Description The present invention relates to computer graphics, and more particularly to constructing primitives for rendering purposes in a computer graphics pipeline. In computer graphic systems, rendering and displaying three-dimensional graphics typically involves many calculations and computations. For example, to render a three dimensional object, a set of coordinate points or vertices that define a surface to be rendered must be formed. Vertices can be joined to form polygons, or primitives, that define the surface of the object to be rendered and displayed. Tessellation refers to the process of decomposing the surface into simpler primitives such as triangles or quadrilaterals. The desired size of each primitive may be determined by the transformation of the representation to screen space. Prior Art FIG. 1 illustrates the results of one example of a representative conventional tessellation, or decomposition, process on a surface There are numerous evaluation techniques for evaluating a surface in the foregoing manner. Such evaluation techniques include, but are not limited to Homer's Method, De Casteljau, knot insertion, and forward differencing. Prior Art FIG. 2 illustrates an example of the method associated with forward differencing. Forward differencing is an efficient technique for the evaluation of a polynomial. As shown in Prior Art FIG. 2, the forward differencing of a cubic polynomial is illustrated. The bottom row of circles represents values of the polynomial at equally spaced parameters. The second row represents those values that when added to the first row of values steps the polynomial to the next circle. For a cubic polynomial, the top row of circles, labeled p′″, contain an unchanging constant. Because the top row is constant, the evaluation can start with the first column of four values and derive each subsequent column by performing three additions. One drawback of the use of such forward differencing is the accumulation of round-off error. Complications arise when using the above forward differencing technique to evaluate adjacent patches, as shown in Prior Art FIG. 1 Such problems particularly arise when the adjacent patches have a rotated orientation. As shown, when evaluating an area adjacent to an adjoining strip curve There is thus a need for a process of evaluating adjacent patches such that the values are consistent, thus avoiding rendering artifacts. A system, method and article of manufacture are provided for decomposing surfaces using guard curves for rendering purposes during computer graphics processing. Initially, a patch is received. Thereafter, a plurality of strip curves associated with the patch is defined in a first predetermined direction. As such, areas are defined by the strip curves which are adapted for being decomposed into a plurality of primitives. Next, at least one guard curve associated with the patch is generated. The guard curve is positioned along ends of the strips curves and in a second predetermined direction perpendicular with respect to the first predetermined direction in parameter space. Such guard curve is thus adapted to be determined consistent with curves on edges/boundaries of adjacent patches. In use, the guard curve prevents vertex mismatches when tessellating adjacent curved surfaces into triangles. In particular, the guard curve ensures decomposition of the patch consistent with a curve of an adjacent patch. As an option, the areas defined by the strip curves may be adapted for being decomposed into a plurality of primitives using forward differencing. In one embodiment of the present invention, a reversed strip curve may be generated in a third predetermined direction parallel and opposite with respect to the first predetermined direction. An area defined by one of the strip curves in the first predetermined direction and the reversed strip curve may then be tessellated using reverse stitching. In one aspect of the present invention, a plurality of guard curves are generated, and a distance between the guard curves is determined based on a size of a vertex memory into which vertices of the primitives are loaded. As an option, a length of the guard curve is also determined based on the size of the vertex memory into which vertices of the primitives are loaded. Still yet, the guard curve may include position values, normal values, or any other vertex components such as color or texture coordinates. These and other advantages of the present invention will become apparent upon reading the following detailed description and studying the various figures of the drawings. The foregoing and other aspects and advantages are better understood from the following detailed description of a preferred embodiment of the invention with reference to the drawings, in which: Prior Art FIG. 1 illustrates the results of a representative conventional tessellation, or decomposition, process on a surface during computer graphics processing; Prior Art FIG. 2 illustrates an example of a conventional forward differencing procedure; FIG. 3 is a general schematic of an exemplary hardware implementation in accordance with one embodiment of the present invention; FIG. 3A is a schematic illustrating the forward differencing engine of FIG. 3 in accordance with one embodiment of the present invention; FIG. 3B is a schematic illustrating an alternate forward differencing engine in accordance with another embodiment of the present invention; FIG. 4 illustrates the use of guard curves and reversed curves during the decomposition of surface patches in accordance with one embodiment of the present invention; FIG. 5 is a flowchart illustrating a method in which the guard curves of FIG. 4 are generated using the exemplary hardware of FIGS. 3 and 3A; FIG. 6 illustrates a reverse stitching method used in conjunction with the guard curves in accordance with one embodiment of the present invention; FIG. 7 illustrates the manner in which a length of the guard curves and a space therebetween are set based on a size of the vertex memory; and FIGS. 8-10 illustrate the manner in which triangular patches are handled in accordance with one embodiment of the present invention. FIGS. 1 and 2 illustrate prior art computer graphics tessellation techniques. FIG. 3 is a general schematic of an exemplary hardware implementation of the present invention. As shown, a forward differencing engine A vertex memory FIG. 3A is a schematic illustrating one implementation of the forward differencing engine For integrating guard curves into the forward differencing procedure, start and end guard curve memory banks In operation, the forward differencing engine FIG. 3B is a schematic illustrating an alternate forward differencing engine The forward differencing engines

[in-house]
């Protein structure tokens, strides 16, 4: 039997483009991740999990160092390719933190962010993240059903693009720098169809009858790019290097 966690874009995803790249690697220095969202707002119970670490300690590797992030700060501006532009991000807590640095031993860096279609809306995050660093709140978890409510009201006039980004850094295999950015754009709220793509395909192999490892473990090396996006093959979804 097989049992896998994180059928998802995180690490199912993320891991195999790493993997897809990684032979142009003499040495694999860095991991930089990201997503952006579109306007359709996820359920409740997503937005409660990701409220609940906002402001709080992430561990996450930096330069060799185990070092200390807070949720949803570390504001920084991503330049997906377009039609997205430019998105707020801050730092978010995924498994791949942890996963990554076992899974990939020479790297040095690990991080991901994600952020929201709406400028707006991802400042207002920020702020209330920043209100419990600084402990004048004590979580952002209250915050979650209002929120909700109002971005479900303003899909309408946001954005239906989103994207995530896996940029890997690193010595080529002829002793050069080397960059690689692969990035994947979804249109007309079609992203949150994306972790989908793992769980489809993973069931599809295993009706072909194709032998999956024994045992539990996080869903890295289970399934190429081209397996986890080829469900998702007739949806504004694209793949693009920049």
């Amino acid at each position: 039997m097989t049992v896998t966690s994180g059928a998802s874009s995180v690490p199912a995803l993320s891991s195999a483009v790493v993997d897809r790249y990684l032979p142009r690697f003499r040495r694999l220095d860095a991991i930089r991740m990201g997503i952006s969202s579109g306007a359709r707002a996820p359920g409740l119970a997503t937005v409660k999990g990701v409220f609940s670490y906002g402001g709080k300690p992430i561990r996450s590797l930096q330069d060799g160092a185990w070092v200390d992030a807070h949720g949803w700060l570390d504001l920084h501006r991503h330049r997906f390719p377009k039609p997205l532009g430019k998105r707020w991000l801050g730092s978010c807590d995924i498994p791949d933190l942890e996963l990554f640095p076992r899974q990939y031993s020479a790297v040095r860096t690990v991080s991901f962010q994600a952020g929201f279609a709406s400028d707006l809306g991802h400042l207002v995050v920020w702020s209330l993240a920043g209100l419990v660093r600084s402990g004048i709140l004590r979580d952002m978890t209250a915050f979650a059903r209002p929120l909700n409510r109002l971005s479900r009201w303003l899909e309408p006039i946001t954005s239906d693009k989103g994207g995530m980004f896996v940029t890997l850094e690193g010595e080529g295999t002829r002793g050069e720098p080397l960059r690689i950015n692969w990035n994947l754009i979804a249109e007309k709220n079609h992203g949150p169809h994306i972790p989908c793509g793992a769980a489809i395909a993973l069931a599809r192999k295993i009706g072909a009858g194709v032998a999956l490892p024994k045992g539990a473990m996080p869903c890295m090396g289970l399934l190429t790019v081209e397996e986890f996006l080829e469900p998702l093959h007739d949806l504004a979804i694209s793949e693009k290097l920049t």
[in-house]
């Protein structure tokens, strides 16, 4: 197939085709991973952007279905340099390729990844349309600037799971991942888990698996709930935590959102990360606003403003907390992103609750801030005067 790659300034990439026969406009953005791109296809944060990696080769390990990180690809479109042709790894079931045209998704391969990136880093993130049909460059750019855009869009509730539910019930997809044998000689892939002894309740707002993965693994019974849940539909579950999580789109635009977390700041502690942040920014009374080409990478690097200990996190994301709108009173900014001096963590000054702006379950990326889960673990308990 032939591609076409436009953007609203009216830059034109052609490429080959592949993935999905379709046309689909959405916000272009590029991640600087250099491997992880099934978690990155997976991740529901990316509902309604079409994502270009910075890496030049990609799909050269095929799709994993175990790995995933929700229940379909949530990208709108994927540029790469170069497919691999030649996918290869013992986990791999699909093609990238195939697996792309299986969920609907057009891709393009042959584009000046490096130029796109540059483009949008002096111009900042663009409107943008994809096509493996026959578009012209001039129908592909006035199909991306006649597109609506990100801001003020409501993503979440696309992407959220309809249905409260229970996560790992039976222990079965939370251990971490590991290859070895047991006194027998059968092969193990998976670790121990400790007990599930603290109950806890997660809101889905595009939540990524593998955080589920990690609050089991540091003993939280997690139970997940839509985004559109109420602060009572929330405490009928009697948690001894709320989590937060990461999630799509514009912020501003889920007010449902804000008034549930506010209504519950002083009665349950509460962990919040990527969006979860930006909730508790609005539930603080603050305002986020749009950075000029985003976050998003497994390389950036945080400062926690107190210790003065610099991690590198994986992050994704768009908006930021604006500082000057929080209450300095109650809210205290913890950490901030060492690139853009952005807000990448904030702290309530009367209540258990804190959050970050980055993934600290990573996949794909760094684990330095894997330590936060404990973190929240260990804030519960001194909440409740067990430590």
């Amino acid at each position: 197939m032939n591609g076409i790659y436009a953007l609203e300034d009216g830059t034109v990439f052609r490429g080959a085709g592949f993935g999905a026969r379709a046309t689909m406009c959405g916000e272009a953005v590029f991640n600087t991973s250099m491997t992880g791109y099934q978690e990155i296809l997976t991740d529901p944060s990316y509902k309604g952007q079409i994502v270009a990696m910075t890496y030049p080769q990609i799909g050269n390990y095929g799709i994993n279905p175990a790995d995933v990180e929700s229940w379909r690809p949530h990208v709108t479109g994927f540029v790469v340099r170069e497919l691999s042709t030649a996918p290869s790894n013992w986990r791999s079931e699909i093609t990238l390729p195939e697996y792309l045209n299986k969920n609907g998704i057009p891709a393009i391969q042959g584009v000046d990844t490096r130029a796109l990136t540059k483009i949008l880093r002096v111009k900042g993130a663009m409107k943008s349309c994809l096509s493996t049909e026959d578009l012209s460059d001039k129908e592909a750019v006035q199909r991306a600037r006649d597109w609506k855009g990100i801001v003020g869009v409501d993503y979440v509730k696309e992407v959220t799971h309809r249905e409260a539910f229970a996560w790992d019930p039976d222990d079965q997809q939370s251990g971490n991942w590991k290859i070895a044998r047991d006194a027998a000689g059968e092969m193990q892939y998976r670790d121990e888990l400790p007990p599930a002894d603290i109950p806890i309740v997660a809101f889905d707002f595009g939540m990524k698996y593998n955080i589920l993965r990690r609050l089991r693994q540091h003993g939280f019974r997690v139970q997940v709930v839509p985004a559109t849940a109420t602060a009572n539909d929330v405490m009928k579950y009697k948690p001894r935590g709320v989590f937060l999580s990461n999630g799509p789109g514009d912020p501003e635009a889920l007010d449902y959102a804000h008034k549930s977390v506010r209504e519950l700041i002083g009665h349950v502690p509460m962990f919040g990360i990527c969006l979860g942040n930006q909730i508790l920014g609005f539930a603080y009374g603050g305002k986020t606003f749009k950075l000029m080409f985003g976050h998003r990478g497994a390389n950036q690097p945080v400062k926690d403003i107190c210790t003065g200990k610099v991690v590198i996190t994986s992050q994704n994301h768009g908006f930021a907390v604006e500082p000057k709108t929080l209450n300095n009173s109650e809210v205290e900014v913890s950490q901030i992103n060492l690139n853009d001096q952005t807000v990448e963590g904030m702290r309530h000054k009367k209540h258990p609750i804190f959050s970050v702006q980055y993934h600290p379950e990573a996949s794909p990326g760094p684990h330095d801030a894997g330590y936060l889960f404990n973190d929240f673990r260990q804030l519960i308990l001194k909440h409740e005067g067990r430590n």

FIG. 4 illustrates the use of guard curves and reversed curves during the decomposition of surface patches in accordance with one embodiment of the present invention. As shown, guard curves As shown in FIG. 4, the guard curve FIG. 5 is a flowchart illustrating the method Next, at least one guard curve FIG. 6 illustrates a reverse stitching method used in conjunction with the guard curves. During the guard curve method set forth in FIG. 5, a reversed strip curve As shown in FIG. 6, the reversed strip curve As shown in FIG. 6, each of the strip curves In order to afford optimum tessellation, the vertices of the strip curve FIG. 7 illustrates the manner in which a length of the guard curves and a space therebetween are set based on a size of the vertex memory Further, a length The technique set forth in FIG. 7 thus defines multiple “swaths” As a result, the values at the heads of the strip curves FIGS. 8-10 illustrate the manner in which triangular patches are handled in accordance with one embodiment of the present invention. As shown in FIG. 8, a triangular patch FIG. 9 illustrates the manner in which guard curves The present invention thus uses a consistent direction of edge traversal of a patch by performing the floating-point operations in the same order. This results in the avoidance of pixel dropouts and rendering artifacts. Consistency is required to guarantee the same values are generated for points on an edge shared by two patches that abut. The consistency requirement forces the introduction of additional commands/primitives, and transition regions in patches that would otherwise not require them; a patch with a “reversed” edge requires a transition. The direction of traversal of an edge must be determined from the edge definition itself. The present invention thus ensures that the floating point calculations are done on the same processor. For example, an Intel® PentiumIII® will not necessarily calculate the same result as computed by the floating point adder of the present invention. In one embodiment, the host may compute forward difference curve coefficients, and the ASIC may evaluate curves and stitch them together. As such, the ASIC may have some, but little, notion of a patch. It should be understood that the calculations may be carried out on any application specific or software-governed hardware per the desires of the user. While various embodiments have been described above, it should be understood that they have been presented by way of example only, and not limitation. Thus, the breadth and scope of a preferred embodiment should not be limited by any of the above described exemplary embodiments, but should be defined only in accordance with the following claims and their equivalents. Patent Citations
Non-Patent Citations
Referenced by
Classifications
Legal Events
Rotate |